Twenty two midwives trained on maternal mortality rate
By Wek Atak Kacjang
Twenty two  midwives have been trained on maternal mortality rate on Friday by Chinese medical team in Juba.
The one-day training was aimed at strengthening doctors’ capacity of midwifery to deliver high quality maternal and newborn services to the health care sector in the country.
Speaking to Juba Monitor yesterday, Dr Zhu Changhong said midwives can help to substantially reduce maternal and neonatal mortality and stillbirths in the health sector.
“We understand that access to medical care is limited that is why we have carried out this training for midwifery in the new born department to raise safety and treatment of the new born baby unit. The Chinese Medical Team have close relationship with doctors and nurses in Juba teaching hospital. While progress has been made, there is still much to be done.
“The maternal mortality rate has significantly decreased since intervention of the medical team through targeted in-service programming and emphasis on emergency obstetric and new born skills,” Zhu said.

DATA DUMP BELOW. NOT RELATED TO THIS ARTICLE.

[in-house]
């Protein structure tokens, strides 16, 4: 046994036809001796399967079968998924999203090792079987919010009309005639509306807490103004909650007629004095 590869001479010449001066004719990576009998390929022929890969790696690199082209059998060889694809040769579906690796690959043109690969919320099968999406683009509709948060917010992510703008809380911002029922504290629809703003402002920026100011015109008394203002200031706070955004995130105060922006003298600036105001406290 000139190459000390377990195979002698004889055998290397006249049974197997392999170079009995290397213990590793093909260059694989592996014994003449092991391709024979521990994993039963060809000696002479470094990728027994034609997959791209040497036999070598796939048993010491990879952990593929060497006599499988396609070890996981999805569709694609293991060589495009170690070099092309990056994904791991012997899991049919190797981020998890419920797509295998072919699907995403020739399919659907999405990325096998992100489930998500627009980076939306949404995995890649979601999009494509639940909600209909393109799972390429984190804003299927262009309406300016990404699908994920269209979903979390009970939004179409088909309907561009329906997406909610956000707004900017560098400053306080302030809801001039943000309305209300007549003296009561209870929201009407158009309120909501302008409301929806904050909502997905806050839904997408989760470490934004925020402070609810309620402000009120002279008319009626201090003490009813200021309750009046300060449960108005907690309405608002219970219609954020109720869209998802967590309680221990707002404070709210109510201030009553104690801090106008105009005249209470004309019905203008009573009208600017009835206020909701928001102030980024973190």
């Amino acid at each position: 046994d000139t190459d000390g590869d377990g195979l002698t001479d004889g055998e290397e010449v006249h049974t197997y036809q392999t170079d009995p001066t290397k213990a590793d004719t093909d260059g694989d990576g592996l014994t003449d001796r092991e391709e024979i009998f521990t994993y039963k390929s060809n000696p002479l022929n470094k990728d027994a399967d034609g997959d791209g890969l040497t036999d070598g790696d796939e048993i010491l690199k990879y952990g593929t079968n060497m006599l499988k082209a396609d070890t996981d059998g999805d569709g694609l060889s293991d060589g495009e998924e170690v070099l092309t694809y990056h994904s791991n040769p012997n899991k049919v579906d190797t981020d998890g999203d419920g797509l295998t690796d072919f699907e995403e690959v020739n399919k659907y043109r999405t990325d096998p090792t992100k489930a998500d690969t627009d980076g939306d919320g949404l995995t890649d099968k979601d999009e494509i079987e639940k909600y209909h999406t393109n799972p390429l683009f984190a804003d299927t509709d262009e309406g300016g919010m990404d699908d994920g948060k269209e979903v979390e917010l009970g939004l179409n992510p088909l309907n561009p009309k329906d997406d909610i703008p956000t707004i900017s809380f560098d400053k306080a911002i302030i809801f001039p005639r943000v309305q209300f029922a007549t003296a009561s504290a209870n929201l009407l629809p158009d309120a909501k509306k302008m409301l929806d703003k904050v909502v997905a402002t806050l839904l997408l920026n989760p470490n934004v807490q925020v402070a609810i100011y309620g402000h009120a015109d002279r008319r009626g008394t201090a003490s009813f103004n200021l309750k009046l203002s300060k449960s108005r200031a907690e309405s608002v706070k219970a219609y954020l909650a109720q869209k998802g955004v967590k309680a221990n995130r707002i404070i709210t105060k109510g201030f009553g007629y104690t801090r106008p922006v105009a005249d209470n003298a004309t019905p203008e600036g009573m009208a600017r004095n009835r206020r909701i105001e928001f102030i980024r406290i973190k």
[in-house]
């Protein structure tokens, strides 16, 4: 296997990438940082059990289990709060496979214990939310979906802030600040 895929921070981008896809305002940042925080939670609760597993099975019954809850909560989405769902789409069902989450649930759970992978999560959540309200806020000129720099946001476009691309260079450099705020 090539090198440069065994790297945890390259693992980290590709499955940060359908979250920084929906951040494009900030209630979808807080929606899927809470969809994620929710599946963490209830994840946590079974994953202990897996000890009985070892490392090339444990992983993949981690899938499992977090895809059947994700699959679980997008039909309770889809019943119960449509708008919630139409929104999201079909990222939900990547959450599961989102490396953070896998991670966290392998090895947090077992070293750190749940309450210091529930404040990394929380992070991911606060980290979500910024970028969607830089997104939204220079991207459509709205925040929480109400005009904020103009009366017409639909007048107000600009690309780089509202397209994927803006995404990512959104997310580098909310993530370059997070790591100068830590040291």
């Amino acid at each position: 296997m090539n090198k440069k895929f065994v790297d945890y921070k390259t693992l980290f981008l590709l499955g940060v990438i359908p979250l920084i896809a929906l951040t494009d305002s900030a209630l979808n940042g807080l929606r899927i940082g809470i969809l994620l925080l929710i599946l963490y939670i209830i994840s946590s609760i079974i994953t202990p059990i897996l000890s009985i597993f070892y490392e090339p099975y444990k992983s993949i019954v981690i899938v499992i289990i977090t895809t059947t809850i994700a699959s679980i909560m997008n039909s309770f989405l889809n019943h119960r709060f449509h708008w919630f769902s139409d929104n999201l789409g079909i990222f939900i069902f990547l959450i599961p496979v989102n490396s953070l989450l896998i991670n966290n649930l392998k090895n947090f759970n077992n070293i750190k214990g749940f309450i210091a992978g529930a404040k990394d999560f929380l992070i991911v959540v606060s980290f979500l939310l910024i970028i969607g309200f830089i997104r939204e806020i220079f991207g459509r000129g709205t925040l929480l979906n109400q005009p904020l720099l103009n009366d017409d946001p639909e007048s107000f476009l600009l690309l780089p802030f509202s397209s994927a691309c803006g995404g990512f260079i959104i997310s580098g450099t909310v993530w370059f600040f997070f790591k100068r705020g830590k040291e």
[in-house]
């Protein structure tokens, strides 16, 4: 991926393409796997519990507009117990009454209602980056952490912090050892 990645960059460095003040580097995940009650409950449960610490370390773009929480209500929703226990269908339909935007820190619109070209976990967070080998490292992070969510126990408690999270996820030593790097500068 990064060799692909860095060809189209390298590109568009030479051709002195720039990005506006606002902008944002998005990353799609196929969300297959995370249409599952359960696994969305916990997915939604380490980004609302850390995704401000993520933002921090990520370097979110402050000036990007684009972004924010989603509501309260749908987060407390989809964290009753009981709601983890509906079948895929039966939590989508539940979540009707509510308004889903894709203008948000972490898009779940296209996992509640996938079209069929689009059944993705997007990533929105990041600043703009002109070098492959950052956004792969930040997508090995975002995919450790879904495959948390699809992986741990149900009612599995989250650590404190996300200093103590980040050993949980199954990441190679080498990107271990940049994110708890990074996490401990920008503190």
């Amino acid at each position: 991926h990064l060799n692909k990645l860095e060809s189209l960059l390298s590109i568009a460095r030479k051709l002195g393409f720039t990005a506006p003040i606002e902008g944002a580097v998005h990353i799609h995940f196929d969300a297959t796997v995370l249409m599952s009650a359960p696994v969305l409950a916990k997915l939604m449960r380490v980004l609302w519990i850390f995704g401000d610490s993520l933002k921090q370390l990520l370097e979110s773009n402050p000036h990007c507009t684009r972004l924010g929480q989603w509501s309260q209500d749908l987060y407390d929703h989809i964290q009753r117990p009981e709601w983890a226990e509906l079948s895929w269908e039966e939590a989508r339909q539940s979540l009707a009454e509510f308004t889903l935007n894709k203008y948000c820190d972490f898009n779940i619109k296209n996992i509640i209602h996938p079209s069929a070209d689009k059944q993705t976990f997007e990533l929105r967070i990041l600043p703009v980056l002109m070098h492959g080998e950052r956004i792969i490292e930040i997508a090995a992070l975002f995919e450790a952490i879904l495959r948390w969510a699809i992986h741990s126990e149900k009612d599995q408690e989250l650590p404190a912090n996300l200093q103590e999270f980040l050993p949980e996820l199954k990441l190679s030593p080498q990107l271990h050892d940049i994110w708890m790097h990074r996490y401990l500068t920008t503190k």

He revealed that the training will strengthen health systems to provide an enabling environment in the health sector.
“In future, we shall still work together to share our experience with South Sudanese doctors in the country,” Zhu said.
Fatima K. Joseph, a nurse in New Born Unit appreciated the Chinese doctors for their efforts.
“Most people think that midwifery is a job for females only but that is not the truth. If we receive the new born baby from the maternal sector, we all take care of it so we must learn how to nurse,” said the nurse.
In 2019, the UN Population Fund (UNFPA) South Sudan said the highest maternal death rate in the world was estimated at 789 deaths per 100,000 live births. Most women die during child birth and this is due to delivery complications. Most of these deaths would be avoidable if women had access to obstetric care according to UNPFA.